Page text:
Article courtesy of the excellent Live4Liverpool website
What, above all, strikes me is the accuracy of the phrase ‘mid-table’ as it currently stands. Six points behind the Champions’ League Places, Five above the relegation zone. Few Liverpool supporters would openly admit it, but that represents six very good weeks for the new regime and for Roy Hodgson and his men. It was a mere 39 days ago that Everton quite frankly dismantled the Reds in a very one sided Merseyside Derby, leaving them marooned firmly in the bottom three.
Of course, the pessimists will point to Wigan and particularly Stoke as dropped points and poor performances, but six league games have seen four wins, including two against sides in the top five, signs that things are going in the right direction.
I have been very interested to see the criticism being thrown in the direction of Roy Hodgson, particularly as much of it would appear to come from internet and media forums, as opposed to those supporters inside Anfield on match day itself. It is not my place to decide on Hodgson’s future, although I will openly admit that I do not think that he is the appropriate manager to rebuild the club.
However, I do believe that he has the right to more respect than that afforded by some of the derisory and derogatory comments that I have noticed on various sites. In fact, anyone deserves more respect than some of the vitriol that has been aimed from certain quarters at the Liverpool manager.
Liverpool supporters need to be absolutely honest about where the club is right now. That status is as a former giant brought to its knees and rocked to its very foundations by the previous regime, and with a playing squad boasting some enviable talent but lacking in depth.
Bolton, Stoke and Sunderland apart, Liverpool are finally very much on the periphery of the battle that supporters expect them to be fighting this season, and that is competing with Manchester City and Tottenham Hotspur for the final Champions’ League place.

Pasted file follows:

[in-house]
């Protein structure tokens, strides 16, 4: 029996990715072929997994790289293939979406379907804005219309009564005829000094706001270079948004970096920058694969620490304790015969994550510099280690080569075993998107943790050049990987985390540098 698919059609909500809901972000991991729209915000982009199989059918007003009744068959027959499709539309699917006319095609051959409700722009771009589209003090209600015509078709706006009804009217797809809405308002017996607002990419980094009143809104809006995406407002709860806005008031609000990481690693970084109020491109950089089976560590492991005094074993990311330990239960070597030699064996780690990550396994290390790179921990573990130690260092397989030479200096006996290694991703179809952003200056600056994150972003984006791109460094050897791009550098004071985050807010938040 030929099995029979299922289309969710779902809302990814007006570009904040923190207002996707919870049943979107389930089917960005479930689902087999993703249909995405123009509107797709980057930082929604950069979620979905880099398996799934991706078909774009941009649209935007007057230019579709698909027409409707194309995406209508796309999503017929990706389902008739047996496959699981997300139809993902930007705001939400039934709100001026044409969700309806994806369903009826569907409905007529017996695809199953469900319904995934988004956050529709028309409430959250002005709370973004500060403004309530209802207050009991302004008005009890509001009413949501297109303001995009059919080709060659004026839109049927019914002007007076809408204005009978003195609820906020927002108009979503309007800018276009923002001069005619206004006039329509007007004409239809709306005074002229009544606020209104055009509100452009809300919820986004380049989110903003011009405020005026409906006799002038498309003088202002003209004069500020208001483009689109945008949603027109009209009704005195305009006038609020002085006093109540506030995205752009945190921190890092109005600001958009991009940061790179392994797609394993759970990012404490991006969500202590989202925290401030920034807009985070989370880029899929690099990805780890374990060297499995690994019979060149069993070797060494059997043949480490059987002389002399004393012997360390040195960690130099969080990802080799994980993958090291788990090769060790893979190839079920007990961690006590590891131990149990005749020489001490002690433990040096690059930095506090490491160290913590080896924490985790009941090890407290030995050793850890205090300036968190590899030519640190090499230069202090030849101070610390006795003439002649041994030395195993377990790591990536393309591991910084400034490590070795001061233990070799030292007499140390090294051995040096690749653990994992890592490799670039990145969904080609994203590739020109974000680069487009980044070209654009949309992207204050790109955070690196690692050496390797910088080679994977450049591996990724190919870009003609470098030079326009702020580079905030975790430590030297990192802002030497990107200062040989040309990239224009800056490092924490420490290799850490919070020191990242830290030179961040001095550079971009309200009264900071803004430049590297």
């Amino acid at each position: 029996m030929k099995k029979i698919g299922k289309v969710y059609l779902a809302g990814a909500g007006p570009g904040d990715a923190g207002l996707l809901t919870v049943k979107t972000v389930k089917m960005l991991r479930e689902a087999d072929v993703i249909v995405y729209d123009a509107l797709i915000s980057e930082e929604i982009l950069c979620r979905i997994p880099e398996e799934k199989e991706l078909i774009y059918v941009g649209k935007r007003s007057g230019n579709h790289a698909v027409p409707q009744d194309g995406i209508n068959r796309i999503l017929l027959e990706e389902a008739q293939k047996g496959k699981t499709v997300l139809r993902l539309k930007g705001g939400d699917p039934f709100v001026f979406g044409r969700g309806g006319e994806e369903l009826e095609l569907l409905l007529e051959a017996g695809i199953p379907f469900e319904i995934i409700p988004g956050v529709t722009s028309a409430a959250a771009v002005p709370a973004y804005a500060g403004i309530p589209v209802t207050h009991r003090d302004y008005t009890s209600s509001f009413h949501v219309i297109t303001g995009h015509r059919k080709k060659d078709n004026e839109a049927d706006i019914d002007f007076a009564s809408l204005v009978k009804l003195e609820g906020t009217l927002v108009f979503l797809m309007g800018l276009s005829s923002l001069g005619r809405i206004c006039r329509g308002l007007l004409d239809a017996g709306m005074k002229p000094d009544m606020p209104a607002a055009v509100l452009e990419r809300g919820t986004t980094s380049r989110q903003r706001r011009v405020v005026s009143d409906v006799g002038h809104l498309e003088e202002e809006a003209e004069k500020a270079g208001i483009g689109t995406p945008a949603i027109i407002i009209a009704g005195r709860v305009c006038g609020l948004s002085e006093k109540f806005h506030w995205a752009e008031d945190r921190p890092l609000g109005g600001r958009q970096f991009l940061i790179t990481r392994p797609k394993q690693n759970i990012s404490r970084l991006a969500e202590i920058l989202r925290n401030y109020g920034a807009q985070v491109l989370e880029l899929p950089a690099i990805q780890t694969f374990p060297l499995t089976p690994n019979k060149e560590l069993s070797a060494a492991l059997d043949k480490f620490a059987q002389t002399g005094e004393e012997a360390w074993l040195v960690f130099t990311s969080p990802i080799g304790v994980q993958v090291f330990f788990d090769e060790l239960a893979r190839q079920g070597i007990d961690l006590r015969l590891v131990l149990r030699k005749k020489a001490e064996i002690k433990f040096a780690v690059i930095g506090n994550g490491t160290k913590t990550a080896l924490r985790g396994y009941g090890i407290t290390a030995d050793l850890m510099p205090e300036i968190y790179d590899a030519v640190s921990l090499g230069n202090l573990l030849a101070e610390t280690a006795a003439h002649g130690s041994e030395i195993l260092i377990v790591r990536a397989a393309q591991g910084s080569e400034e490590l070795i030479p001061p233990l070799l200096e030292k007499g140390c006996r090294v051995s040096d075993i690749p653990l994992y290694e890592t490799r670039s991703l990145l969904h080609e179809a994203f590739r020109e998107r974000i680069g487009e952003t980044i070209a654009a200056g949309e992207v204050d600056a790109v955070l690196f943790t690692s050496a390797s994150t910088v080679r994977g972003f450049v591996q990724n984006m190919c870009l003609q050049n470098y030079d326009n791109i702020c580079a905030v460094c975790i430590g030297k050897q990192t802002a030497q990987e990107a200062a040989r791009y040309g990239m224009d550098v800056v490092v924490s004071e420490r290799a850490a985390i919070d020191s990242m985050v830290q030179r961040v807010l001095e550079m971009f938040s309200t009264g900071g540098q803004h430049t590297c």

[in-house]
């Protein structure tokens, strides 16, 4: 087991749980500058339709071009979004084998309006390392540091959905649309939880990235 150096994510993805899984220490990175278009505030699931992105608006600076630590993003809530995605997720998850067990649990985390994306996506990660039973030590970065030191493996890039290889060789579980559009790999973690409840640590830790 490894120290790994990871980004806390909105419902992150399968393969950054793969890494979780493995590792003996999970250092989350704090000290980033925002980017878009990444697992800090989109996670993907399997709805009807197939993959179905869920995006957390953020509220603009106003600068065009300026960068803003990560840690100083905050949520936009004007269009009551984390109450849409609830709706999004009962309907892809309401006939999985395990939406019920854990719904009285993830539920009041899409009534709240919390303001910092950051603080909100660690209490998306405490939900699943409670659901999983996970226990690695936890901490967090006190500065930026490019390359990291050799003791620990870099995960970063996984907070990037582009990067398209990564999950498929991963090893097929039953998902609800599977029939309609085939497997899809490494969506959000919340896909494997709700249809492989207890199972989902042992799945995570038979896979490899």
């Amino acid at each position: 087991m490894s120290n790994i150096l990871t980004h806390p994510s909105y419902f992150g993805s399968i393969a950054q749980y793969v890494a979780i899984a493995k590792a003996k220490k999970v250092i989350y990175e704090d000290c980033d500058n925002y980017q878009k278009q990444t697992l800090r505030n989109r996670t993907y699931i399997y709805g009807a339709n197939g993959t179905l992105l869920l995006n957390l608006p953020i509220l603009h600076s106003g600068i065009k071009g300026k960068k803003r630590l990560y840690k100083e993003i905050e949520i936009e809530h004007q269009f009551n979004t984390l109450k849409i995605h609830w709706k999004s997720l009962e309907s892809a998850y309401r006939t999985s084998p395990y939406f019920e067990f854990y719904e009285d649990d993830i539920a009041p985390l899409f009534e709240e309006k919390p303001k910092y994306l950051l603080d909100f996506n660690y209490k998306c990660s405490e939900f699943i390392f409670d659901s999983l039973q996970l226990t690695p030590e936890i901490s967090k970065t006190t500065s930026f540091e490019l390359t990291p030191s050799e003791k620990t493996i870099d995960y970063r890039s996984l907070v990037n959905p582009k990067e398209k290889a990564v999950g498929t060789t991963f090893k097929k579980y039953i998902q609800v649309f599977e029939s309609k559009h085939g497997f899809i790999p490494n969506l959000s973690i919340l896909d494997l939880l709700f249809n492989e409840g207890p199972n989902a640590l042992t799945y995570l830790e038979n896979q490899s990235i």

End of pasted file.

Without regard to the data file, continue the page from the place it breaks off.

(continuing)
In this respect, Sunday afternoon’s clash at White Hart Lane becomes Liverpool’s most important game of the season. Defeat is not an option as it would leave the Merseyside club some six points behind Spurs, and potentially nine points behind the top four. A draw would be no disaster, whilst a win would be a real confidence boost.
There are no reasons why Liverpool should not head to North London with confidence. Although they have lost on their last two visits to the Lane, it has historically been a good ground for the Reds. Spurs have notoriously struggled this season after midweek European fixtures, and Liverpool should be brimful of confidence after last week’s victory, albeit against a very poor West Ham. Whilst the loss of Steven Gerrard is an undoubted blow, it has afforded Raul Meireles with an opportunity to play in a more natural position, in which he seemed to thrive last weekend. In addition, Fernando Torres is looking more like himself with every passing week.
This does bring me to a real area of concern with regard to Roy Hodgson, and those are his terribly negative tactics away from home. I understand that he might wish to employ a 4-2-3-1 counter attacking formation, but even counter strategies work only if you get enough bodies forward to support the lone front man. Torres has, at times, been woefully isolated away from Anfield, and this will have to be remedied if Liverpool are to have any success. Such is the gap behind the deep midfield and the front man, that possession is consistently ceded.
I, like many others, grew up in a period when Liverpool Football Club dominated British and European football. It gives me absolutely no pleasure to speak about Liverpool in peripheral battles and fighting to rise from mid-table obscurity. However, that is the reality of things right now. There is talent in the squad, if not depth, and certainly Mr Hodgson needs to be more demanding of them.
They said that Rome wasn’t built in a day, yet Liverpool Football Club conquered it twice. Liverpool Football Club was certainly not built in a day, but two utterly despicable men brought it to its knees. Time is an enemy in modern life, but time is exactly what will be required to rebuild this club from its foundations. For now, Liverpool supporters should be grateful to have banished the Texans to the past, and to be climbing what is a very tight Premier League table.